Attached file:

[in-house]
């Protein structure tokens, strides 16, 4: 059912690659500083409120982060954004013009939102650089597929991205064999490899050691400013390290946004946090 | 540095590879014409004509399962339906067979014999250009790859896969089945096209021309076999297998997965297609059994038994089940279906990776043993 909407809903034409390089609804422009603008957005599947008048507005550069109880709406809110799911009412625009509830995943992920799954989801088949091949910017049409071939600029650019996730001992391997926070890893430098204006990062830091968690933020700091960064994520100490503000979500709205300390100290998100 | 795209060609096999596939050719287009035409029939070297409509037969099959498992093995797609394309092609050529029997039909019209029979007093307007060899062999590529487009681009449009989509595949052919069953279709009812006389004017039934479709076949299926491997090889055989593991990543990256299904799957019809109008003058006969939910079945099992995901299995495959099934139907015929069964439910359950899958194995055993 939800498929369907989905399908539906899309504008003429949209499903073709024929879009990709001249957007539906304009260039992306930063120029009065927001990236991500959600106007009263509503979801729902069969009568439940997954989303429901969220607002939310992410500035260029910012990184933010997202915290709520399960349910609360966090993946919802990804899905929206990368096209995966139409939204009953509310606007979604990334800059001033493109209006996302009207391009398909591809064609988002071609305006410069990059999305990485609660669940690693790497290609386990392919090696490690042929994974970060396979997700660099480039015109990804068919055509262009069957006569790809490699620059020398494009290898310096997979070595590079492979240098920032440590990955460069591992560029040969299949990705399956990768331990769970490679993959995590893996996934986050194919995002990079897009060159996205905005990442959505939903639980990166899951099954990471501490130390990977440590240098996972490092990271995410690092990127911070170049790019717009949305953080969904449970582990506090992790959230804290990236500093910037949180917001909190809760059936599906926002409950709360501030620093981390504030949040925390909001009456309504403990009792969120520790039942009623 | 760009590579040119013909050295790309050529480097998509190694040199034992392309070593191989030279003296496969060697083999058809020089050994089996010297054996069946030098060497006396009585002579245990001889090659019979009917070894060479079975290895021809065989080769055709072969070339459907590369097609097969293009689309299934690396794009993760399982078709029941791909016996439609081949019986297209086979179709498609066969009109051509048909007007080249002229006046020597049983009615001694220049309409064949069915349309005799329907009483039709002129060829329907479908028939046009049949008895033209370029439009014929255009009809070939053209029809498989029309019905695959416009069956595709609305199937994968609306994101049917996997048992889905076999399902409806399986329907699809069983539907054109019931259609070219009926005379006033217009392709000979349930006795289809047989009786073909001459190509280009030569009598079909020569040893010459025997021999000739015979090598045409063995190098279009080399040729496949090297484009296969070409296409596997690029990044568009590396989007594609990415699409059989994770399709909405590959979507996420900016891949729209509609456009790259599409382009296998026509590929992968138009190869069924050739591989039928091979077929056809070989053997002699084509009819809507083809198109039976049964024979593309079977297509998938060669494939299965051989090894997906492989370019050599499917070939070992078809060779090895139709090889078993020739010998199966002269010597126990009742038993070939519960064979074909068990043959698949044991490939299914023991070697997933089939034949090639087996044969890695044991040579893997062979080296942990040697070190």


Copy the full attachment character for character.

[in-house]
């Protein structure tokens, strides 16, 4: 059912690659500083409120982060954004013009939102650089597929991205064999490899050691400013390290946004946090 | 540095590879014409004509399962339906067979014999250009790859896969089945096209021309076999297998997965297609059994038994089940279906990776043993 909407809903034409390089609804422009603008957005599947008048507005550069109880709406809110799911009412625009509830995943992920799954989801088949091949910017049409071939600029650019996730001992391997926070890893430098204006990062830091968690933020700091960064994520100490503000979500709205300390100290998100 | 795209060609096999596939050719287009035409029939070297409509037969099959498992093995797609394309092609050529029997039909019209029979007093307007060899062999590529487009681009449009989509595949052919069953279709009812006389004017039934479709076949299926491997090889055989593991990543990256299904799957019809109008003058006969939910079945099992995901299995495959099934139907015929069964439910359950899958194995055993 939800498929369907989905399908539906899309504008003429949209499903073709024929879009990709001249957007539906304009260039992306930063120029009065927001990236991500959600106007009263509503979801729902069969009568439940997954989303429901969220607002939310992410500035260029910012990184933010997202915290709520399960349910609360966090993946919802990804899905929206990368096209995966139409939204009953509310606007979604990334800059001033493109209006996302009207391009398909591809064609988002071609305006410069990059999305990485609660669940690693790497290609386990392919090696490690042929994974970060396979997700660099480039015109990804068919055509262009069957006569790809490699620059020398494009290898310096997979070595590079492979240098920032440590990955460069591992560029040969299949990705399956990768331990769970490679993959995590893996996934986050194919995002990079897009060159996205905005990442959505939903639980990166899951099954990471501490130390990977440590240098996972490092990271995410690092990127911070170049790019717009949305953080969904449970582990506090992790959230804290990236500093910037949180917001909190809760059936599906926002409950709360501030620093981390504030949040925390909001009456309504403990009792969120520790039942009623 | 760009590579040119013909050295790309050529480097998509190694040199034992392309070593191989030279003296496969060697083999058809020089050994089996010297054996069946030098060497006396009585002579245990001889090659019979009917070894060479079975290895021809065989080769055709072969070339459907590369097609097969293009689309299934690396794009993760399982078709029941791909016996439609081949019986297209086979179709498609066969009109051509048909007007080249002229006046020597049983009615001694220049309409064949069915349309005799329907009483039709002129060829329907479908028939046009049949008895033209370029439009014929255009009809070939053209029809498989029309019905695959416009069956595709609305199937994968609306994101049917996997048992889905076999399902409806399986329907699809069983539907054109019931259609070219009926005379006033217009392709000979349930006795289809047989009786073909001459190509280009030569009598079909020569040893010459025997021999000739015979090598045409063995190098279009080399040729496949090297484009296969070409296409596997690029990044568009590396989007594609990415699409059989994770399709909405590959979507996420900016891949729209509609456009790259599409382009296998026509590929992968138009190869069924050739591989039928091979077929056809070989053997002699084509009819809507083809198109039976049964024979593309079977297509998938060669494939299965051989090894997906492989370019050599499917070939070992078809060779090895139709090889078993020739010998199966002269010597126990009742038993070939519960064979074909068990043959698949044991490939299914023991070697997933089939034949090639087996044969890695044991040579893997062979080296942990040697070190």